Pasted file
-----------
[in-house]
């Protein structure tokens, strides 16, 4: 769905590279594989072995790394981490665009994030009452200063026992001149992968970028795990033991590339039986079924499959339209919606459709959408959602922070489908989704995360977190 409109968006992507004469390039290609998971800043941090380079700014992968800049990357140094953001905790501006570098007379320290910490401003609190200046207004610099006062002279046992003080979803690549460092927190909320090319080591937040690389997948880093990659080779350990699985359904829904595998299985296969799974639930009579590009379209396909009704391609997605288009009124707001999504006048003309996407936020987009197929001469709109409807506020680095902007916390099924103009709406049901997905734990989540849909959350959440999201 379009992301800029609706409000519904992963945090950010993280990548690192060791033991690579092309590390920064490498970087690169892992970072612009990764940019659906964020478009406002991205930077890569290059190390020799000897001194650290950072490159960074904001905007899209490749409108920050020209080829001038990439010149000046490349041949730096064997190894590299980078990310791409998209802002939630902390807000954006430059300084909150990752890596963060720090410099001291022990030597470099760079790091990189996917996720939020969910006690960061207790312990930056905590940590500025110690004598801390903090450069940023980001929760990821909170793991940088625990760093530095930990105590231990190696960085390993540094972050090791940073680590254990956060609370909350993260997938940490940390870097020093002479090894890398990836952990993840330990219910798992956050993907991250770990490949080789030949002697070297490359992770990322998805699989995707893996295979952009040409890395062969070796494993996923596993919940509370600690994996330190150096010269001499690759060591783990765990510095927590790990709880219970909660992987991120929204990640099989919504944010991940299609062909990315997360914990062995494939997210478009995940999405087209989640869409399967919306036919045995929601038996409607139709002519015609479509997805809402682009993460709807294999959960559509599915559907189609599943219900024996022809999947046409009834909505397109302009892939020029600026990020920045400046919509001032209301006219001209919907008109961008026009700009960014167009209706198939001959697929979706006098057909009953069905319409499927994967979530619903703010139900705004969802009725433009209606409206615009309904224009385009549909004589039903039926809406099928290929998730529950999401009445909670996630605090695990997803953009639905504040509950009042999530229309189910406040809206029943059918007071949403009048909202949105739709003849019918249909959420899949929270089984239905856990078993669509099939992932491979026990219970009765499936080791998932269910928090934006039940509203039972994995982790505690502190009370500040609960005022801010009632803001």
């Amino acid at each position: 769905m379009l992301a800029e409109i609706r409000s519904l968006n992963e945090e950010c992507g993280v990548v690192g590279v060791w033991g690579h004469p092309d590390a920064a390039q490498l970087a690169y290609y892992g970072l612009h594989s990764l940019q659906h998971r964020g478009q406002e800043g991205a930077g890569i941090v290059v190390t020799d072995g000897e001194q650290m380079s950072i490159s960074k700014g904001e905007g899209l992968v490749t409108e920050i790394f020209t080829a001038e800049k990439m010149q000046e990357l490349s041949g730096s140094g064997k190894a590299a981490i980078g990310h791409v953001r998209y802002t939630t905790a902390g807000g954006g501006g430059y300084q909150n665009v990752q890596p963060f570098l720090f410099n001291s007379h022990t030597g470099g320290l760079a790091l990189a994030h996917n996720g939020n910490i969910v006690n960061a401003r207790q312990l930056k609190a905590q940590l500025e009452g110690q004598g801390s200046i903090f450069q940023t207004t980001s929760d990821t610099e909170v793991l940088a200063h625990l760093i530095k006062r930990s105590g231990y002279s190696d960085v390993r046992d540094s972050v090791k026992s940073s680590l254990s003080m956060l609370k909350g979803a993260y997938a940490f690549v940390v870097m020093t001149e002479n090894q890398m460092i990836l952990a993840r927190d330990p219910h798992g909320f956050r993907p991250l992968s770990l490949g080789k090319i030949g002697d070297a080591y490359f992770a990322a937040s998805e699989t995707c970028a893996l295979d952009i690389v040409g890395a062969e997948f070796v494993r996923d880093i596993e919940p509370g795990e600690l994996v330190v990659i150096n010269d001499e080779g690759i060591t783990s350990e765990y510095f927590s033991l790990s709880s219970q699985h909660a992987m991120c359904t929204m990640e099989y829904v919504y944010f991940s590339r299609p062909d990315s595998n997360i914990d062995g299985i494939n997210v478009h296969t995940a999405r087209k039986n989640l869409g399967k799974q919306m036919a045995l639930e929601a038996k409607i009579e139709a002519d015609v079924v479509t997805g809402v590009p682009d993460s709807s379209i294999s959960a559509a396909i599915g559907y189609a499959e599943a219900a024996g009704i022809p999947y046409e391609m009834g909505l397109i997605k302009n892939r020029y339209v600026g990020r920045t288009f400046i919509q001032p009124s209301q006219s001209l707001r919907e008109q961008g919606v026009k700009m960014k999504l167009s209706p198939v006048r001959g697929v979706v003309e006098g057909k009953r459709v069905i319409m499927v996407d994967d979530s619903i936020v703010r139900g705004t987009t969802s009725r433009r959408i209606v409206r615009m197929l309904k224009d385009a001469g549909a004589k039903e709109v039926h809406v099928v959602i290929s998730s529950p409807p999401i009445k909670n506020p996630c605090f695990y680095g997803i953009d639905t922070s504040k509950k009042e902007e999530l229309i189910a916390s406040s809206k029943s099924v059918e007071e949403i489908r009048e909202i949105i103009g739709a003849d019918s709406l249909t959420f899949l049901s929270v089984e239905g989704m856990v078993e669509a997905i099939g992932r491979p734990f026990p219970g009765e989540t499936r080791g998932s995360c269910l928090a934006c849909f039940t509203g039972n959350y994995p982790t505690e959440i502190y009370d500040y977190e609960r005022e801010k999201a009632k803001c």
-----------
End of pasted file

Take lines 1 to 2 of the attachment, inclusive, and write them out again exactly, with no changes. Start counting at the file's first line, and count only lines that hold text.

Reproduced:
[in-house]
């Protein structure tokens, strides 16, 4: 769905590279594989072995790394981490665009994030009452200063026992001149992968970028795990033991590339039986079924499959339209919606459709959408959602922070489908989704995360977190 409109968006992507004469390039290609998971800043941090380079700014992968800049990357140094953001905790501006570098007379320290910490401003609190200046207004610099006062002279046992003080979803690549460092927190909320090319080591937040690389997948880093990659080779350990699985359904829904595998299985296969799974639930009579590009379209396909009704391609997605288009009124707001999504006048003309996407936020987009197929001469709109409807506020680095902007916390099924103009709406049901997905734990989540849909959350959440999201 379009992301800029609706409000519904992963945090950010993280990548690192060791033991690579092309590390920064490498970087690169892992970072612009990764940019659906964020478009406002991205930077890569290059190390020799000897001194650290950072490159960074904001905007899209490749409108920050020209080829001038990439010149000046490349041949730096064997190894590299980078990310791409998209802002939630902390807000954006430059300084909150990752890596963060720090410099001291022990030597470099760079790091990189996917996720939020969910006690960061207790312990930056905590940590500025110690004598801390903090450069940023980001929760990821909170793991940088625990760093530095930990105590231990190696960085390993540094972050090791940073680590254990956060609370909350993260997938940490940390870097020093002479090894890398990836952990993840330990219910798992956050993907991250770990490949080789030949002697070297490359992770990322998805699989995707893996295979952009040409890395062969070796494993996923596993919940509370600690994996330190150096010269001499690759060591783990765990510095927590790990709880219970909660992987991120929204990640099989919504944010991940299609062909990315997360914990062995494939997210478009995940999405087209989640869409399967919306036919045995929601038996409607139709002519015609479509997805809402682009993460709807294999959960559509599915559907189609599943219900024996022809999947046409009834909505397109302009892939020029600026990020920045400046919509001032209301006219001209919907008109961008026009700009960014167009209706198939001959697929979706006098057909009953069905319409499927994967979530619903703010139900705004969802009725433009209606409206615009309904224009385009549909004589039903039926809406099928290929998730529950999401009445909670996630605090695990997803953009639905504040509950009042999530229309189910406040809206029943059918007071949403009048909202949105739709003849019918249909959420899949929270089984239905856990078993669509099939992932491979026990219970009765499936080791998932269910928090934006039940509203039972994995982790505690502190009370500040609960005022801010009632803001």